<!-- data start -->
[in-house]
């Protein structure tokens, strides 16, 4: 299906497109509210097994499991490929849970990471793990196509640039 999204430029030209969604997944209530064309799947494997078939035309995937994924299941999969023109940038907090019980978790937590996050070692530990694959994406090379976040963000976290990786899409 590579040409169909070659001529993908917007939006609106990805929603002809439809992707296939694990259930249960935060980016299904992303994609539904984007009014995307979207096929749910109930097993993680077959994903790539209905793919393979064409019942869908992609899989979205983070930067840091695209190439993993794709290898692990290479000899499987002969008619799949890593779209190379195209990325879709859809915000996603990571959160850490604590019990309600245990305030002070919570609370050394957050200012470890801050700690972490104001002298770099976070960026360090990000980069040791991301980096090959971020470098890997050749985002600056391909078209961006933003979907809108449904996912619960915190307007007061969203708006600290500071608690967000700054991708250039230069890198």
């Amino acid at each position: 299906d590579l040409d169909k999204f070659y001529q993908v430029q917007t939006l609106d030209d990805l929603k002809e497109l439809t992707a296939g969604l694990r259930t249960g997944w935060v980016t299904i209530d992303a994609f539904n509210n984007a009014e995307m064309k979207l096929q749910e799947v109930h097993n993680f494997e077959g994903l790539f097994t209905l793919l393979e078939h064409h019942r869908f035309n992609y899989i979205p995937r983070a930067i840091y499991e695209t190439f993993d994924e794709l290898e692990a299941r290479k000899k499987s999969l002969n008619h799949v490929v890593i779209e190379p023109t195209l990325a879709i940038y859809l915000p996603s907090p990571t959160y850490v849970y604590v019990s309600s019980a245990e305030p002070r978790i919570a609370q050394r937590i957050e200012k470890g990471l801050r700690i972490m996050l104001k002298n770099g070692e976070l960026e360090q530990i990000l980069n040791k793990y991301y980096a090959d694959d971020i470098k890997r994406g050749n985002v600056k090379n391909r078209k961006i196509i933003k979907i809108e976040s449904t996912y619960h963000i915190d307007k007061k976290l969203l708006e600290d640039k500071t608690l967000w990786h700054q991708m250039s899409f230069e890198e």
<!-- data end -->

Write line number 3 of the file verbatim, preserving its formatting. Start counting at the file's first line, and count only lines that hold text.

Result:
């Amino acid at each position: 299906d590579l040409d169909k999204f070659y001529q993908v430029q917007t939006l609106d030209d990805l929603k002809e497109l439809t992707a296939g969604l694990r259930t249960g997944w935060v980016t299904i209530d992303a994609f539904n509210n984007a009014e995307m064309k979207l096929q749910e799947v109930h097993n993680f494997e077959g994903l790539f097994t209905l793919l393979e078939h064409h019942r869908f035309n992609y899989i979205p995937r983070a930067i840091y499991e695209t190439f993993d994924e794709l290898e692990a299941r290479k000899k499987s999969l002969n008619h799949v490929v890593i779209e190379p023109t195209l990325a879709i940038y859809l915000p996603s907090p990571t959160y850490v849970y604590v019990s309600s019980a245990e305030p002070r978790i919570a609370q050394r937590i957050e200012k470890g990471l801050r700690i972490m996050l104001k002298n770099g070692e976070l960026e360090q530990i990000l980069n040791k793990y991301y980096a090959d694959d971020i470098k890997r994406g050749n985002v600056k090379n391909r078209k961006i196509i933003k979907i809108e976040s449904t996912y619960h963000i915190d307007k007061k976290l969203l708006e600290d640039k500071t608690l967000w990786h700054q991708m250039s899409f230069e890198e």